Extended ban on binary options retail clients to 2031

After losses of close to half a million dollars, ASIC extended its product intervention order prohibiting the sale and issue of binary options to retail customers.

The corporate regulator confirmed that the ban will remain in effect until October 2031. It was first implemented on Monday, 3 May 2013. This follows a conclusion by the corporate watchdog that binary options had caused and are likely to cause significant harm to retail clients.

The corporate regulator stated that “ASIC’s extension to the product intervention order ensures that binary option protections for Australia remain in line avec those in force on comparable markets overseas.”

ASIC made the decision to extend the order after a detailed analysis of its impact using data from licensed binary options brokers and issuers. The analysis covered approximately 13 months prior and eight months following the order’s issuance.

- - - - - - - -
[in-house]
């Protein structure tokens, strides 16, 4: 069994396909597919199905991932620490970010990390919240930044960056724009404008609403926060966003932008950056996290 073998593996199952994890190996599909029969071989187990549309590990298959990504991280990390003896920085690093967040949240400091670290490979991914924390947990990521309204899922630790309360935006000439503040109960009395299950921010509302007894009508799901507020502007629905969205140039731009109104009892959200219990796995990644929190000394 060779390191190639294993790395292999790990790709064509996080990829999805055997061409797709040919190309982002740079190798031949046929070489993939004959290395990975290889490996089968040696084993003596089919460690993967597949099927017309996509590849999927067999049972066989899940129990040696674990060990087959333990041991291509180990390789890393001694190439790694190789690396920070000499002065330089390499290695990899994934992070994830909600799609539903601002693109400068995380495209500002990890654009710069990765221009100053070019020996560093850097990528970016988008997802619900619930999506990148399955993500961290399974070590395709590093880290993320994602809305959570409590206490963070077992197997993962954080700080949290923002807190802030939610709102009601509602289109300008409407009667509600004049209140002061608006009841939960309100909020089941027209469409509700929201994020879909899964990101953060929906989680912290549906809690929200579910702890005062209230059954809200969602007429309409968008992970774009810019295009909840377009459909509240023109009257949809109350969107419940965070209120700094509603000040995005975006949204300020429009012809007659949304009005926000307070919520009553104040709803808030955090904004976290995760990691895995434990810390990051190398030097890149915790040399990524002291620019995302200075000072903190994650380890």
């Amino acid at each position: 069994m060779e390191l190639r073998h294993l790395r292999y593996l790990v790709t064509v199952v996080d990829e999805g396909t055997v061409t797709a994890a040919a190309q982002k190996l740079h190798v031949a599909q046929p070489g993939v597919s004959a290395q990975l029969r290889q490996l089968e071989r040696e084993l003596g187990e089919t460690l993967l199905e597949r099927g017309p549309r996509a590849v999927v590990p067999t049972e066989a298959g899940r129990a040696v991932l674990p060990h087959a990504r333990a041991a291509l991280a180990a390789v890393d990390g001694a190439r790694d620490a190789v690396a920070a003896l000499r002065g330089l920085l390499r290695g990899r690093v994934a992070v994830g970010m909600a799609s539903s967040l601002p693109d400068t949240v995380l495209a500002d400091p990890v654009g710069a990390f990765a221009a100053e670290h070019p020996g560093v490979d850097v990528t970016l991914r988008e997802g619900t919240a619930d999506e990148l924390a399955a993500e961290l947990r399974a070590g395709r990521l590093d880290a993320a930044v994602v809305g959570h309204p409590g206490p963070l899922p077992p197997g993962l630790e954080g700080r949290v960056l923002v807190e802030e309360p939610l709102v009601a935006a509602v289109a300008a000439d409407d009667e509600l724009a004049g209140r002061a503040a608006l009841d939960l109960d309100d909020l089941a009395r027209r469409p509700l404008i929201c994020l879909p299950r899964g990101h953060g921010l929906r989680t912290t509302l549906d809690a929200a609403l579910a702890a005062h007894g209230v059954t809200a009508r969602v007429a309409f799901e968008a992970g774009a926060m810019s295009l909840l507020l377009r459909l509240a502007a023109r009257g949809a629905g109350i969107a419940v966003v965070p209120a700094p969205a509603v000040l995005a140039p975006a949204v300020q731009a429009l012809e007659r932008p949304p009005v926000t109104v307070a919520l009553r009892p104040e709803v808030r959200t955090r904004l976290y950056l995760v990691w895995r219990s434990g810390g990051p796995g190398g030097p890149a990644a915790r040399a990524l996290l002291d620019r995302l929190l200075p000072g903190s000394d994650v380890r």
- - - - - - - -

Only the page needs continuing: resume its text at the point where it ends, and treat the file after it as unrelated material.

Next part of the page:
ASIC discovered that retail clients suffered significant net losses in trading binary options over the period of 13 months ending on 3 May 2021. Retail clients suffered losses of between 74 and 77 percent when trading binary options. In total, retail client accounts lost $14 million. Profit-making accounts had net profits of $1.7million.

Karen Chester, ASIC deputy chair, stated that binary options were “harmful, high-risk financial instruments that result in millions of dollars losses for retail investors prior to our ban.”

“Extending our ban on binary options until 2031 will ensure that this important protection for retail investors continues.”

Binary options offer a “all or nothing” payout structure. This means that either the retail client loses their entire investment amount, or the contract can be terminated. You can also trade them for a shorter period of time with only one provider, which is less than six minutes.

Following submission of ASIC’s report and recommendation, Stephen Jones, Assistant Treasurer and Minister For Financial Services, approved the 10-year extension.

According to the corporate regulator, a shorter extension would need to be considered if it should be extended again. This would add cost and effort to ASIC as well as industry.